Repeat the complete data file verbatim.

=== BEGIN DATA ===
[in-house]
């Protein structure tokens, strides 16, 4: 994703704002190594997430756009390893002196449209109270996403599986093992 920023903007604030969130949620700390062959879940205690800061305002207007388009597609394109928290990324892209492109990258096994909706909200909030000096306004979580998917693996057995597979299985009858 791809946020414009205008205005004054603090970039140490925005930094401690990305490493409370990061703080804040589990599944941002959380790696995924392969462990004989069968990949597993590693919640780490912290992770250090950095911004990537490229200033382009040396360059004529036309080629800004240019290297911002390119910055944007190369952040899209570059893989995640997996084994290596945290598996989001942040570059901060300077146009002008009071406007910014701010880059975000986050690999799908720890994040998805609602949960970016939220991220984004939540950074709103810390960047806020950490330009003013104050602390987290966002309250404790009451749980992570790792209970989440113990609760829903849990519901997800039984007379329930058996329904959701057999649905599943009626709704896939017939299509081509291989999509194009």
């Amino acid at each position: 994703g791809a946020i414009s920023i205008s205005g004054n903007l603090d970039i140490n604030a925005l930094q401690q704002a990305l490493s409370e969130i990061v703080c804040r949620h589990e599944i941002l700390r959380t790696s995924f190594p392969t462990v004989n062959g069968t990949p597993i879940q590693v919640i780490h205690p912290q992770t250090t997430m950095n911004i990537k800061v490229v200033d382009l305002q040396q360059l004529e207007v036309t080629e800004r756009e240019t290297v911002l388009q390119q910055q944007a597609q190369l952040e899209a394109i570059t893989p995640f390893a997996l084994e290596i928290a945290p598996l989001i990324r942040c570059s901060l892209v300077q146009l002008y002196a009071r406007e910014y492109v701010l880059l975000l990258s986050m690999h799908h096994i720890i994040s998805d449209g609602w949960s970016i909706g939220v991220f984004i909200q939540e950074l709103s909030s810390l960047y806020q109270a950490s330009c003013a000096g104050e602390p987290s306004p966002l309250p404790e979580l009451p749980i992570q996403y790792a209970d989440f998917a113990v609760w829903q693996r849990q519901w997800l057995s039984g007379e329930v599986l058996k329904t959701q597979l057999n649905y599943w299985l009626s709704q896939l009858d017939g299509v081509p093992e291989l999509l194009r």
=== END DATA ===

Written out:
[in-house]
């Protein structure tokens, strides 16, 4: 994703704002190594997430756009390893002196449209109270996403599986093992 920023903007604030969130949620700390062959879940205690800061305002207007388009597609394109928290990324892209492109990258096994909706909200909030000096306004979580998917693996057995597979299985009858 791809946020414009205008205005004054603090970039140490925005930094401690990305490493409370990061703080804040589990599944941002959380790696995924392969462990004989069968990949597993590693919640780490912290992770250090950095911004990537490229200033382009040396360059004529036309080629800004240019290297911002390119910055944007190369952040899209570059893989995640997996084994290596945290598996989001942040570059901060300077146009002008009071406007910014701010880059975000986050690999799908720890994040998805609602949960970016939220991220984004939540950074709103810390960047806020950490330009003013104050602390987290966002309250404790009451749980992570790792209970989440113990609760829903849990519901997800039984007379329930058996329904959701057999649905599943009626709704896939017939299509081509291989999509194009």
């Amino acid at each position: 994703g791809a946020i414009s920023i205008s205005g004054n903007l603090d970039i140490n604030a925005l930094q401690q704002a990305l490493s409370e969130i990061v703080c804040r949620h589990e599944i941002l700390r959380t790696s995924f190594p392969t462990v004989n062959g069968t990949p597993i879940q590693v919640i780490h205690p912290q992770t250090t997430m950095n911004i990537k800061v490229v200033d382009l305002q040396q360059l004529e207007v036309t080629e800004r756009e240019t290297v911002l388009q390119q910055q944007a597609q190369l952040e899209a394109i570059t893989p995640f390893a997996l084994e290596i928290a945290p598996l989001i990324r942040c570059s901060l892209v300077q146009l002008y002196a009071r406007e910014y492109v701010l880059l975000l990258s986050m690999h799908h096994i720890i994040s998805d449209g609602w949960s970016i909706g939220v991220f984004i909200q939540e950074l709103s909030s810390l960047y806020q109270a950490s330009c003013a000096g104050e602390p987290s306004p966002l309250p404790e979580l009451p749980i992570q996403y790792a209970d989440f998917a113990v609760w829903q693996r849990q519901w997800l057995s039984g007379e329930v599986l058996k329904t959701q597979l057999n649905y599943w299985l009626s709704q896939l009858d017939g299509v081509p093992e291989l999509l194009r």